In New Jersey, there are nine grounds for divorce. The most common is “irreconcilable differences.” To file on grounds of irreconcilable differences, you must allege that you and your spouse had irreconcilable differences for at least six months, that the marriage should be dissolved because of those differences, and that there is no reasonable prospect you and your spouse will reconcile. Complaints filed on irreconcilable differences grounds are simple and to the point—there doesn’t have to be any rehashing as to what exactly your differences were; you merely have to state that you had them. So, if your husband refused to talk to you when football was on or your wife nagged you about not talking to her when football was on, the court doesn’t need to know.
In addition to irreconcilable differences, one of the grounds for divorce in New Jersey is adultery. To file an adultery claim, you must identify the person with whom you allege your spouse is or was having an affair, and you must also serve that person with the divorce complaint.
Many who are choosing to file for divorce on grounds of adultery are angry and want the cheating spouse (and not to mention the court) to know the reason the marriage is ending. But, is there a benefit to including adultery in a divorce complaint? Generally speaking, no. Conversely, is there any detriment to including it? Again, generally speaking, no. In this day and age, the Court does not care if your spouse cheated. Your spouse’s alleged adultery generally has no bearing on whether you’ll receive or have to pay alimony; it generally has no bearing on how your assets will be divided. Furthermore, the mere allegation in a divorce complaint that a spouse cheated generally does not affect the cheating spouse’s rights with regard to the children.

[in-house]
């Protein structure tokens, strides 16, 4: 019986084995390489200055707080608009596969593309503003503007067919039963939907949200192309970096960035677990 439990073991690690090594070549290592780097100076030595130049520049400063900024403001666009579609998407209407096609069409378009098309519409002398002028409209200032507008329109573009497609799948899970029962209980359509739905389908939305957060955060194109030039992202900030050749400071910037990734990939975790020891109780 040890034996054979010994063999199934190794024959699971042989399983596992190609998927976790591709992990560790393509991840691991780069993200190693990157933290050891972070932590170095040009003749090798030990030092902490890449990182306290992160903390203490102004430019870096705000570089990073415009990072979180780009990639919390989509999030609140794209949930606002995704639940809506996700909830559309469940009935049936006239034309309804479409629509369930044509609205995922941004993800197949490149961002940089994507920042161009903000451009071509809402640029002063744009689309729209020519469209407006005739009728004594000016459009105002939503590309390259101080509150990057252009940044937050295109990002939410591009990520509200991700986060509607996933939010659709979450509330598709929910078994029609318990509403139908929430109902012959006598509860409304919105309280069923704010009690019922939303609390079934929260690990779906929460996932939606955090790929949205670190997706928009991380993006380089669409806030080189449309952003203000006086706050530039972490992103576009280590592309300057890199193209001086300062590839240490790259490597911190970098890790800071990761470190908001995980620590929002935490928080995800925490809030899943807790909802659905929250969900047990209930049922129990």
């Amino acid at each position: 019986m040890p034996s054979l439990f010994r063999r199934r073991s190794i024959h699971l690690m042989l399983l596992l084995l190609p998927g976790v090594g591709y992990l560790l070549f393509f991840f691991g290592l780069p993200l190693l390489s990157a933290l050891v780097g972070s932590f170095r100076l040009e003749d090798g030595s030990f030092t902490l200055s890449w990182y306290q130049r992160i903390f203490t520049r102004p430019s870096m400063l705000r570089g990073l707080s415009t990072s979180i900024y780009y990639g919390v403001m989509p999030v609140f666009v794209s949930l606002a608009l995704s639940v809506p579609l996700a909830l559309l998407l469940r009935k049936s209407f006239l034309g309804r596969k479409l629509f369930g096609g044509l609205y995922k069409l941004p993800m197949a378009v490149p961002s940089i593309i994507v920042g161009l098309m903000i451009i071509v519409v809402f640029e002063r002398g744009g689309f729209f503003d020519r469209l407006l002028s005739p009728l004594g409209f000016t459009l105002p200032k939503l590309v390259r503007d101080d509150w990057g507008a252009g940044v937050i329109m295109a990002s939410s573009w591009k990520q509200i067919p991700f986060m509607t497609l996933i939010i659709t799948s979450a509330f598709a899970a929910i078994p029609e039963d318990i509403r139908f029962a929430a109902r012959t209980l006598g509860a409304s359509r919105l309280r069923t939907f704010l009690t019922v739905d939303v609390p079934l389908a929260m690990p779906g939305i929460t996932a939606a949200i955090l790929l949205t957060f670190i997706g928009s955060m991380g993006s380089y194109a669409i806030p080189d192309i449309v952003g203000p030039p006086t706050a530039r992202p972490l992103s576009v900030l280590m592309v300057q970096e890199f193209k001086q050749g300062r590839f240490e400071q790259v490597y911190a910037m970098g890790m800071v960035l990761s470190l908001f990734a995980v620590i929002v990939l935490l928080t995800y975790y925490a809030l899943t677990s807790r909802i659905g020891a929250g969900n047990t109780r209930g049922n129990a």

There are strategic reasons not to include adultery in a divorce complaint. It may inflame the soon-to-be ex-spouse and put him or her on the defensive at the outset of the litigation. While divorce can bring out the worst in people regardless of the grounds for divorce, anyone contemplating filing for divorce on grounds of adultery should consider the emotional consequences of doing so. By the same token, there is no legal detriment to including adultery in the divorce complaint.
Of course, the law is never as simple as yes or no. While generally adultery does not have consequences in divorce litigation, in certain instances, adultery does affect the equitable distribution in a divorce. For example, if your spouse racked up credit card debt on the joint credit card in order to continue an affair (i.e. dinners, vacation, presents), even though the credit card is in joint names and the debt was incurred during the marriage, the “innocent” spouse likely would not be responsible for paying it. As another example, if your spouse borrowed against his 401(k) to buy his significant other a diamond necklace, when the 401(k) is eventually divided, the cheating spouse would likely be responsible for the totality of that loan without affecting the “innocent” spouse’s share.